The Definitive Guide to Brandied Fruit

In honor of “National Brandied Fruit day” as decided by some entity somewhere, I’ve been contemplating making my own home-made brandied fruit and as usual, would take my readers through the journey with me.

*I apologize now for the lack of photos and actually making the stuff I’m writing about.  Shortly after I wrote this everything went to shit at work and I have had no time at all! I shall remedy that in the next week I hope. 

While some may gripe about the dearth of flavored vodkas, rums, whiskeys and more that are on the market today, the truth is that fruit + alcohol has a long standing tradition.  I would go so far as to argue that the idea of “pure” spirits which should not be adulterated is an entirely modern one.  For most of distillation history (~1000 A.D. and on) the spirits produced were raw, rough, and tasted kind of awful.   We just have to look at the older brands that have survived (or been revived) to be a part of our cocktail culture today: Luxardo Maraschino, Benedictine, Drambouie, Frangelico, Averna, Chartreuse, and many more.  In these products you take a base spirit (brandy or whisky or whatever is geographically appropriate) and you add spices, sugars, and fruits to create a unique product.  This is absolutely a reflection of what was going on in the home at the time as well.  Distillates would be made or bartered or purchased and then people would flavor it with whatever they had nearby.  Having done my own fruit flavored infusions, I know that one does not waste either fresh fruit or alcohol by discarding the flavoring ingredients afterwards (depending on what they are).  While blackberries and raspberries become some sort of uncomfortably colored sludge stuff after a week of soaking and shaking, apple slices are still delightfully firm.  The same can be said of pineapple, apricots, pears, peaches, and of course, Cherries.


The Brandied Cherry is by far the most famous of the brandied fruit family and this could be for several reasons.  My personal opinion is that it is the right size, shape and maneuverability to be used behind the bar.  While a slice of brandied pear may be delightful, it’s an odd shape and doesn’t sit well in the glass and would be difficult to work with when you’re in a rush.  A cherry however is small and round and easy to stick a pick in and drop in a drink.  It seems like a little thing, particularly if you are making drinks at home, but when you factor in the sheer volume of the alcohol industry and what it can be like behind a busy bar… seconds matter.  Everything has to be as efficient as possible to achieve the desired results.  Seconds spent fuddling with a non-compliant pear or a less-attractive-than-desired brandied orange slice seem like an eternity with dozens of people waiting to place an order.  But that’s just my theory… either way, the cherry is by far the most ubiquitous of these fruits and I will delve into there first.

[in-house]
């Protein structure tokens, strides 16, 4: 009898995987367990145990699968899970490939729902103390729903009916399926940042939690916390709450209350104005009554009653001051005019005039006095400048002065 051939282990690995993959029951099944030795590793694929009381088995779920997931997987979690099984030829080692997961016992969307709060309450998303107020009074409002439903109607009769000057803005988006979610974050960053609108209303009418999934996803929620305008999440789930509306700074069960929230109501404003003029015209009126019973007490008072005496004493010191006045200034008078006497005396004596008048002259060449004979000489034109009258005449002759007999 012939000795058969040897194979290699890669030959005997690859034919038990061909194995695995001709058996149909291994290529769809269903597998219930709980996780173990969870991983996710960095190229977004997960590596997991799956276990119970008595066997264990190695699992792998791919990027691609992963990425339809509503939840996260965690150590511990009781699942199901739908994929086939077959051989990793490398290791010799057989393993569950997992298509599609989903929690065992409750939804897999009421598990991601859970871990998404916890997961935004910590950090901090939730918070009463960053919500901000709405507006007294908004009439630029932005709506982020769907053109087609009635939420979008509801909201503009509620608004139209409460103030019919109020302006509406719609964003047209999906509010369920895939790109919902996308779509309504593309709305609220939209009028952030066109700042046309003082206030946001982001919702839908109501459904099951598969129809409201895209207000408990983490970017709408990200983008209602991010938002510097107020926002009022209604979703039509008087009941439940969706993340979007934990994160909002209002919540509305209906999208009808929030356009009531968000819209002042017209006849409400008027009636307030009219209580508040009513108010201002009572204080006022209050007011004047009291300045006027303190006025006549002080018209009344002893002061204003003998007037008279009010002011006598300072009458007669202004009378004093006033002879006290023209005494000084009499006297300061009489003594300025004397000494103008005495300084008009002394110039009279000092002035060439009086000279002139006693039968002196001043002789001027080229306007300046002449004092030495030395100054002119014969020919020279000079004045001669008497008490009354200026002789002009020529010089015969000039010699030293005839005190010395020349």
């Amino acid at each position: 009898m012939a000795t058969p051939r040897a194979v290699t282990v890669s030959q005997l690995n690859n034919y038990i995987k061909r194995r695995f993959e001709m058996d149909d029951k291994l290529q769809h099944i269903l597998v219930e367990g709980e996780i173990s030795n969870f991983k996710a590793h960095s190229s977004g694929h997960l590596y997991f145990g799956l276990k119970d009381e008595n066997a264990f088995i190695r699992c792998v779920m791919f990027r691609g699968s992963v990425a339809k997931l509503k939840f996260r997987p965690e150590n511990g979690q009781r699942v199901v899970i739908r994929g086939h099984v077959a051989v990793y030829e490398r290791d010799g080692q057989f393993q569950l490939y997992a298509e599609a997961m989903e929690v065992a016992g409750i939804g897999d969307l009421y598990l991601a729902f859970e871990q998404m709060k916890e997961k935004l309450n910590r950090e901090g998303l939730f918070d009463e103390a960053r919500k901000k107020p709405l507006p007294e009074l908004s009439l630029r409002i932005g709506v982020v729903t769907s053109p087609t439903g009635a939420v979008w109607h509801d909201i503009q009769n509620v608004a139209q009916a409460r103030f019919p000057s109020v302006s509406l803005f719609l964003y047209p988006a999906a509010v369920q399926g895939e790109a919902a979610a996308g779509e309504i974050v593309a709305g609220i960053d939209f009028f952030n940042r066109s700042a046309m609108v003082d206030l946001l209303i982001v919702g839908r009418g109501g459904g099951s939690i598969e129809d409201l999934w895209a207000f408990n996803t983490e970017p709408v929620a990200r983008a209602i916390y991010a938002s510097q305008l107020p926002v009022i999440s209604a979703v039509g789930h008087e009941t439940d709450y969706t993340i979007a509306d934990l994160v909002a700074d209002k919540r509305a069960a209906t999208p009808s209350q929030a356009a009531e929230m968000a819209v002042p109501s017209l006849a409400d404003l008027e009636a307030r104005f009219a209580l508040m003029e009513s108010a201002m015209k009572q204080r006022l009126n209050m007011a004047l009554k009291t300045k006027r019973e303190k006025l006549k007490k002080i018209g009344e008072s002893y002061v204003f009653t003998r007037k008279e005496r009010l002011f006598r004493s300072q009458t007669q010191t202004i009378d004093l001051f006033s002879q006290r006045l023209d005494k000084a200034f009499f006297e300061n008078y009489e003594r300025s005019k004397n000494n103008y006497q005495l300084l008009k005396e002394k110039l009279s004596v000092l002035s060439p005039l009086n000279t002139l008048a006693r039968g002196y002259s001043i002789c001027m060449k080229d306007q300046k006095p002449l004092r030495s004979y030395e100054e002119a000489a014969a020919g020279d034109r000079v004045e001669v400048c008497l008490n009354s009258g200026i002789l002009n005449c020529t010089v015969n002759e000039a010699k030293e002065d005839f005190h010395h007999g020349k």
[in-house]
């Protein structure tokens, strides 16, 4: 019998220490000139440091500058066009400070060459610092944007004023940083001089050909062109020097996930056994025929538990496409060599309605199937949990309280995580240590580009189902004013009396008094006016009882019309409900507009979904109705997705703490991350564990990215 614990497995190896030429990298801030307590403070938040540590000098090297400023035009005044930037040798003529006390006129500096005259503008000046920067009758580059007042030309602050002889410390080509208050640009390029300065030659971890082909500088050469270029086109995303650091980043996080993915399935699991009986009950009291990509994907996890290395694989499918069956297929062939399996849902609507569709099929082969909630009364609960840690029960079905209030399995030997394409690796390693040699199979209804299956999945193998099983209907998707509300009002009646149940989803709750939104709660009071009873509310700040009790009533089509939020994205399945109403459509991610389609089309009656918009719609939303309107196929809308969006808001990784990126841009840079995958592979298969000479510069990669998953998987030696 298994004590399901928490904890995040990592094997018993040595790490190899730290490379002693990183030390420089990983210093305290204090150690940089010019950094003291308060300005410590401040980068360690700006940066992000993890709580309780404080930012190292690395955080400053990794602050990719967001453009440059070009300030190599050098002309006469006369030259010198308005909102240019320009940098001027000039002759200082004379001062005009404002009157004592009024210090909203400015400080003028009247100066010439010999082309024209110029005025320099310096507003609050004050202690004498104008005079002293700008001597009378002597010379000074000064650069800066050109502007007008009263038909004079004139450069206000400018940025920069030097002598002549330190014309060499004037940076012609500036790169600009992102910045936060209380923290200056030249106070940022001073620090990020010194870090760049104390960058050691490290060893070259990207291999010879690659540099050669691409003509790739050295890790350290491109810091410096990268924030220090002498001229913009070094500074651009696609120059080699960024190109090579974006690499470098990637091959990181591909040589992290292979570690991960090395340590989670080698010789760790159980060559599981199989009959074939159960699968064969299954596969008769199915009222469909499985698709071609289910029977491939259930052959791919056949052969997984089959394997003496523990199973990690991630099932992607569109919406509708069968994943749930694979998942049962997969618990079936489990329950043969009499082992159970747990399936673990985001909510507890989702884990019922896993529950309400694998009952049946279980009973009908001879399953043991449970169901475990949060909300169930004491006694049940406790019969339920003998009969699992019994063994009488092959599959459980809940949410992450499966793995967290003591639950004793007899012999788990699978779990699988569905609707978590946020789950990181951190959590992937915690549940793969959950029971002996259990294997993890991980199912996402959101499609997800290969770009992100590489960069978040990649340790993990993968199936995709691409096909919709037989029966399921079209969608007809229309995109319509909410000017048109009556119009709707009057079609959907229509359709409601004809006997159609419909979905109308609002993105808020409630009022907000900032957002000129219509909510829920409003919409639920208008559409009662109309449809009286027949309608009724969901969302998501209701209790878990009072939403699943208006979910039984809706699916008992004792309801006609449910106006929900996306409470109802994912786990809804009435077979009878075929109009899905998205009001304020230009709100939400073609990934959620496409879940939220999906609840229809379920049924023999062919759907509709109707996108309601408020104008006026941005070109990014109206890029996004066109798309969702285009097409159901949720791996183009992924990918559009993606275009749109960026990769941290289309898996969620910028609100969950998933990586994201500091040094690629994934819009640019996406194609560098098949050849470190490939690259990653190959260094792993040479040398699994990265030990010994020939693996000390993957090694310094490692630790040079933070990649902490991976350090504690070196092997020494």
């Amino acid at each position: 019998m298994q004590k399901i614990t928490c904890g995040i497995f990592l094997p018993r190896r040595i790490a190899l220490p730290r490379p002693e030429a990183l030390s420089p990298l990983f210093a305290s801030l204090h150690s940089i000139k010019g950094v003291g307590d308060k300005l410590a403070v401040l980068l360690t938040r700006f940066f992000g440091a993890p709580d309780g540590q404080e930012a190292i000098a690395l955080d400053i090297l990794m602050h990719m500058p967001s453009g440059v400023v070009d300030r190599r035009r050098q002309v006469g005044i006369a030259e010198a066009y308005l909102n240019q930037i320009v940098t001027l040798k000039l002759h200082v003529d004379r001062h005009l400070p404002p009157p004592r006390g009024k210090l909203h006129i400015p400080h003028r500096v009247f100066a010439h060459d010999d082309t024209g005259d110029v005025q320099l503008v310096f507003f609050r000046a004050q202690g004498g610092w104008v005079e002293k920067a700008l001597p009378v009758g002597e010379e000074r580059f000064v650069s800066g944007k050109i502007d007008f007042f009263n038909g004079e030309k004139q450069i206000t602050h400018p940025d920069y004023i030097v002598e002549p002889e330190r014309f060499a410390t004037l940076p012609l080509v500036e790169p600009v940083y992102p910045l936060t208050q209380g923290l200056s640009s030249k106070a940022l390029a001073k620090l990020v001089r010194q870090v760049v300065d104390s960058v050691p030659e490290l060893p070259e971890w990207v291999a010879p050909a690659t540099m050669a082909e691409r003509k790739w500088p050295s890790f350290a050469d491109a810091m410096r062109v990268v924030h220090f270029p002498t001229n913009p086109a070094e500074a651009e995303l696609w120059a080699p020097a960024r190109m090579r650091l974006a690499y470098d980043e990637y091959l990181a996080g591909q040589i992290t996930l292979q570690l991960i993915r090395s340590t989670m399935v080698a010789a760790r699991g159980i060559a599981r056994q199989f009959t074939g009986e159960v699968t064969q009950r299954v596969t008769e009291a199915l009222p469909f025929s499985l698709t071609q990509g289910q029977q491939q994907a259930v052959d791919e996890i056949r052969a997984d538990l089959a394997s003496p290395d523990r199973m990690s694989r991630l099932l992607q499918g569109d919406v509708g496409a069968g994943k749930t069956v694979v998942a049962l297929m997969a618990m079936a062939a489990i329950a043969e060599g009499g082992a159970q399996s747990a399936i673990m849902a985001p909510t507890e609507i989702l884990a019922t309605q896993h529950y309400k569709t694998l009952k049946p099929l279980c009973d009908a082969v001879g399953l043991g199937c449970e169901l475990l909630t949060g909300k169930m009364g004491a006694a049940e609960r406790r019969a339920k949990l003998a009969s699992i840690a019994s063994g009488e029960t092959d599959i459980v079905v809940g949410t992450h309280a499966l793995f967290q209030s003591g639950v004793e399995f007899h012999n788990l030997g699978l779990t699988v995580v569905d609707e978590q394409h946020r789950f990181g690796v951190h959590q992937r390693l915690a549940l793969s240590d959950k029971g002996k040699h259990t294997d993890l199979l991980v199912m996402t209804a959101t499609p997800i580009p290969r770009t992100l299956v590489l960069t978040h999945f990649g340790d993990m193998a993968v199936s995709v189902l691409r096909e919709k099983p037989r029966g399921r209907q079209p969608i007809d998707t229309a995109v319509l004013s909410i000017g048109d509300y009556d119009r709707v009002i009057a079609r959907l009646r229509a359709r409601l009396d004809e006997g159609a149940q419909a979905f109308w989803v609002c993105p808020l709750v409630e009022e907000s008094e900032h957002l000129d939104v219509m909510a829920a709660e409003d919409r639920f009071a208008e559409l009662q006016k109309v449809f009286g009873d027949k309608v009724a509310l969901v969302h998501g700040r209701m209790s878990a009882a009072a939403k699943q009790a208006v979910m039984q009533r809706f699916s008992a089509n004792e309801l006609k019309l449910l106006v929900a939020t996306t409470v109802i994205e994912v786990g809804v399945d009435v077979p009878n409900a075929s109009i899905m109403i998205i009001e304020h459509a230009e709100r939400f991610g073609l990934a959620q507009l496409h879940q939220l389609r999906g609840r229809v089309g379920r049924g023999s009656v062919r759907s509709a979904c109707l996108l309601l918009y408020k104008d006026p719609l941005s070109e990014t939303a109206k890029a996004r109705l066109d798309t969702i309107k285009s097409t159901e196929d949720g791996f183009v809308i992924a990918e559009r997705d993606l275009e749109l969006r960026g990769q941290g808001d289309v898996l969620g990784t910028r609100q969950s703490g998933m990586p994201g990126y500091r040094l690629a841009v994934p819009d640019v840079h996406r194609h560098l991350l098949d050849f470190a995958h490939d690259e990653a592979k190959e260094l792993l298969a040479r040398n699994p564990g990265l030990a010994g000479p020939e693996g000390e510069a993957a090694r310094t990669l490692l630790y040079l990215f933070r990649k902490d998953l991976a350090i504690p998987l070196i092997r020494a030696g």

The Brandied Cherry

According to David Wondrich in his book Imbibe!, the original cocktail garnish was generally seasonal fruit arranged sort of decoratively.  Before that, there were no cocktails and therefore no garnishes so really, the history of the Cherry Garnish begins in the late 1890’s with Maraschino Cherries.   Like most high quality products that come to America, we quickly stripped it of it’s grandeur and cost, giving us the “maraschino cherries” that most of us know today.

Naturally, if you are reading this article, you know that this is sad and a bad thing and you want something better.  The good news is that there are plenty of store bought options available now! A lot has changed in the last 15 years… in addition to the traditional Luxardo Maraschino cherries, Woodford Reserve and Makers Mark also produce some nice cherries.  Amazon also carries Egberts, Jack Rudy’s, and Fabbri Amarena.  Unfortunately I haven’t tried all of these brands and am not going to experiment for today because combined that’s like $120 worth of cherries which I can’t justify to the people around me.  Mostly my boyfriend who doesn’t tell me how to spend my money but would be very confused at all the cherries and I would feel like he’s judging me.  Besides, we aren’t really here to buy brandied cherries, we want to make our own! Life is more fun that way and sometimes cheaper!  … maybe.